Mitch & Sri suggest that early in biblical history, everyone from Irenaeus in the second century to Origen and Tertullian in the third century, through to Augustine in the fifth century declared that Matthew the apostle was the author. However, by the nineteenth century this theory was less supported. The theory behind this shift was that the author of Matthew extensively used material from the earlier gospel of Mark and if the author of Matthew had been an apostle and eye witness to Jesus work, why did he rely on Mark’s material.
Bockmuehl also joined the debate on whether the apostle Matthew wrote the gospel bearing his name.
Schnackenburg on the other hand suggested that evidence based on Papia’s writing in 130AD, points to the author of Matthew’s gospel, being “Levi the tax collector.”
Bock supports this theory by saying that “the association of this gospel with the apostle Matthew dates back to a remark by Papias, about Matthew having collected sayings of Jesus in the Hebrew or Aramaic and later translating them into Greek.” Although this citation has been disputed, superscripts that accompany manuscripts of this gospel un...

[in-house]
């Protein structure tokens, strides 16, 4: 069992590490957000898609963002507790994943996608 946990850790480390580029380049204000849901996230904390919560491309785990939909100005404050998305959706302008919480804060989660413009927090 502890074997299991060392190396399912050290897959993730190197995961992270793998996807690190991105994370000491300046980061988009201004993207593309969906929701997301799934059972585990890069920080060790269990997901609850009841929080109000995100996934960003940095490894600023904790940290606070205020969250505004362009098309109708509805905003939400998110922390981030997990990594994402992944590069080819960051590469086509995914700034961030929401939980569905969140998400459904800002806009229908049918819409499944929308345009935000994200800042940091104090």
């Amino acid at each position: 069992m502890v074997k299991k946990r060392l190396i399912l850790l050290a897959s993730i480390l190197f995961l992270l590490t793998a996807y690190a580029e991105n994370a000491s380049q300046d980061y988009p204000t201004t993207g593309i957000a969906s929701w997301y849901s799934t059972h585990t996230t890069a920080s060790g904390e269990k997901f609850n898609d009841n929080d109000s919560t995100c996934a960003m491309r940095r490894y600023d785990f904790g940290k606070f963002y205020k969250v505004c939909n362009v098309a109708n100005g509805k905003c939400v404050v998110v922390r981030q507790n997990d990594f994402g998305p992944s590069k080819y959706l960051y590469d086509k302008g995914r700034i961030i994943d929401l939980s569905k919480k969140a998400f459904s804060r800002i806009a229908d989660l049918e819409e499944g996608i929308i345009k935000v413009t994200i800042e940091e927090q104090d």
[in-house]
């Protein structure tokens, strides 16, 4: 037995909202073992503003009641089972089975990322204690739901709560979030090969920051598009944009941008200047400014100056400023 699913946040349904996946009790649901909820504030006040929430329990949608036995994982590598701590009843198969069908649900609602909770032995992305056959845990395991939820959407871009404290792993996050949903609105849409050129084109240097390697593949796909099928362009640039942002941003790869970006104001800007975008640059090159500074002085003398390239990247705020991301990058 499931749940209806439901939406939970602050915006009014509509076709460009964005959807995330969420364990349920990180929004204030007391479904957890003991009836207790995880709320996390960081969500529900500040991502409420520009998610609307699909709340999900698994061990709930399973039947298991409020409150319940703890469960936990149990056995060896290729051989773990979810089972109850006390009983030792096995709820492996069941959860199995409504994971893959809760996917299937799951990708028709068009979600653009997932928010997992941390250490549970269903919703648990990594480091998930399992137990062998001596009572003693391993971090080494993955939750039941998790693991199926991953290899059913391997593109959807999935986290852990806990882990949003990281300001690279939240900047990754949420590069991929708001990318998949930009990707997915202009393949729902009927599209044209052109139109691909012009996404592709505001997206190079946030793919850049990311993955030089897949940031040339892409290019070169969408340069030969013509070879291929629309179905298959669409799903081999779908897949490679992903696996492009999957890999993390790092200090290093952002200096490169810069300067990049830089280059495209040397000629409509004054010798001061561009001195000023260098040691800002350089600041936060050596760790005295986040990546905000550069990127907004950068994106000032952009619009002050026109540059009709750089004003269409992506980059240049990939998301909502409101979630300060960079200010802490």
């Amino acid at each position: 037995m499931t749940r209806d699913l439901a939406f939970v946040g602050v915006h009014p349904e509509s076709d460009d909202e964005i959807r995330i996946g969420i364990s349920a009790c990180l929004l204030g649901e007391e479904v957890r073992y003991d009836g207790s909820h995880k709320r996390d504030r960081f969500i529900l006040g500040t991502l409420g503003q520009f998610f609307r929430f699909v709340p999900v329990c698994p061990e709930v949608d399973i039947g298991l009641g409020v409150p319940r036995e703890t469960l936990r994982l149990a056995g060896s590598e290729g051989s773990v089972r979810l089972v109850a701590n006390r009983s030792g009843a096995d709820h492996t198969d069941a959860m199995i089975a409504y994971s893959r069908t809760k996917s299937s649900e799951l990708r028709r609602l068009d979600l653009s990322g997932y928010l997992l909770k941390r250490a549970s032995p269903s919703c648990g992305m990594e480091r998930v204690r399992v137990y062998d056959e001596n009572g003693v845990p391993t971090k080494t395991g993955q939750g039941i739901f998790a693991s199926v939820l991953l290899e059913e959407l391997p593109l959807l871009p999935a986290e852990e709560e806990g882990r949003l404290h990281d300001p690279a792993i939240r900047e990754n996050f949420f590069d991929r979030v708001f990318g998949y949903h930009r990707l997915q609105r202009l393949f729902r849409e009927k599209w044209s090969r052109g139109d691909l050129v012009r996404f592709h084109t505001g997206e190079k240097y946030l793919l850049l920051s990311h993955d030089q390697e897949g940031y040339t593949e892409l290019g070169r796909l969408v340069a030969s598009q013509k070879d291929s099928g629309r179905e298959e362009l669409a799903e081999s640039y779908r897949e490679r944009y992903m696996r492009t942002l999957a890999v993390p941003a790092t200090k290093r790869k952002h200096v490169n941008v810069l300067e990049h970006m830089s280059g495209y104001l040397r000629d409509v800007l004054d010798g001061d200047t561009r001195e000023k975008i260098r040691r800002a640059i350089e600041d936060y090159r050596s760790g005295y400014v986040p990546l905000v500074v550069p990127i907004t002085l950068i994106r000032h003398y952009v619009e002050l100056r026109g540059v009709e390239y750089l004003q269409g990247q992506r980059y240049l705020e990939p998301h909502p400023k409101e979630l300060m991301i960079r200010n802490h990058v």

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...’s date, like the dates of many other Old and New Testament Books, remains obscure. It could be argued that Matthew is written specifically to Jews in order to explain and defend the deity of Christ. Matthew contains a great deal of Old Testament prophecy fulfilment which the author intentionally points out to his Jewish audience in order to argue that Jesus truly is the Messiah.
By looking at how original material has been used differently by gospel writers, it highlight the need of the reader to enquire into the original source of the material, how it has been altered and what motives the author had in changing the details and composition of the original material. Bornkamm warns, “Care will have to be taken to guard against reading out of the text or into the text more than is warranted.” Which could lead to the misunderstanding of information?
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